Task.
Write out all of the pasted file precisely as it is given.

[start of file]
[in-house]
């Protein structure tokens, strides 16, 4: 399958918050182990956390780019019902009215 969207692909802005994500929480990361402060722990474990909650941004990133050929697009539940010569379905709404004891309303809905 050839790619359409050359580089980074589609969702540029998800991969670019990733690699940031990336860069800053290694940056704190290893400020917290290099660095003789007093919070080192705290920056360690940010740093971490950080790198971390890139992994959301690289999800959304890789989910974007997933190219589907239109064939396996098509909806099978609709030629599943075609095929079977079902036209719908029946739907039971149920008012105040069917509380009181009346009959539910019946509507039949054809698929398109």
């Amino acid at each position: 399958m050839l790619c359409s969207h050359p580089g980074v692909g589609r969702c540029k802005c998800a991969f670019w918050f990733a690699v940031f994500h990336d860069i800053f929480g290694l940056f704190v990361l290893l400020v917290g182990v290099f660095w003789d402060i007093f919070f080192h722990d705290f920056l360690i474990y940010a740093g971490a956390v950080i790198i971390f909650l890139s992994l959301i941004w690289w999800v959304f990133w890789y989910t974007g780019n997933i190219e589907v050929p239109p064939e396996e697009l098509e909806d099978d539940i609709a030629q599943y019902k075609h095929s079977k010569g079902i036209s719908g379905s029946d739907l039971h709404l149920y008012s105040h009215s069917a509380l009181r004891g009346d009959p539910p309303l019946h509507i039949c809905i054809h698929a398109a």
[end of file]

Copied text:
[in-house]
């Protein structure tokens, strides 16, 4: 399958918050182990956390780019019902009215 969207692909802005994500929480990361402060722990474990909650941004990133050929697009539940010569379905709404004891309303809905 050839790619359409050359580089980074589609969702540029998800991969670019990733690699940031990336860069800053290694940056704190290893400020917290290099660095003789007093919070080192705290920056360690940010740093971490950080790198971390890139992994959301690289999800959304890789989910974007997933190219589907239109064939396996098509909806099978609709030629599943075609095929079977079902036209719908029946739907039971149920008012105040069917509380009181009346009959539910019946509507039949054809698929398109």
């Amino acid at each position: 399958m050839l790619c359409s969207h050359p580089g980074v692909g589609r969702c540029k802005c998800a991969f670019w918050f990733a690699v940031f994500h990336d860069i800053f929480g290694l940056f704190v990361l290893l400020v917290g182990v290099f660095w003789d402060i007093f919070f080192h722990d705290f920056l360690i474990y940010a740093g971490a956390v950080i790198i971390f909650l890139s992994l959301i941004w690289w999800v959304f990133w890789y989910t974007g780019n997933i190219e589907v050929p239109p064939e396996e697009l098509e909806d099978d539940i609709a030629q599943y019902k075609h095929s079977k010569g079902i036209s719908g379905s029946d739907l039971h709404l149920y008012s105040h009215s069917a509380l009181r004891g009346d009959p539910p309303l019946h509507i039949c809905i054809h698929a398109a």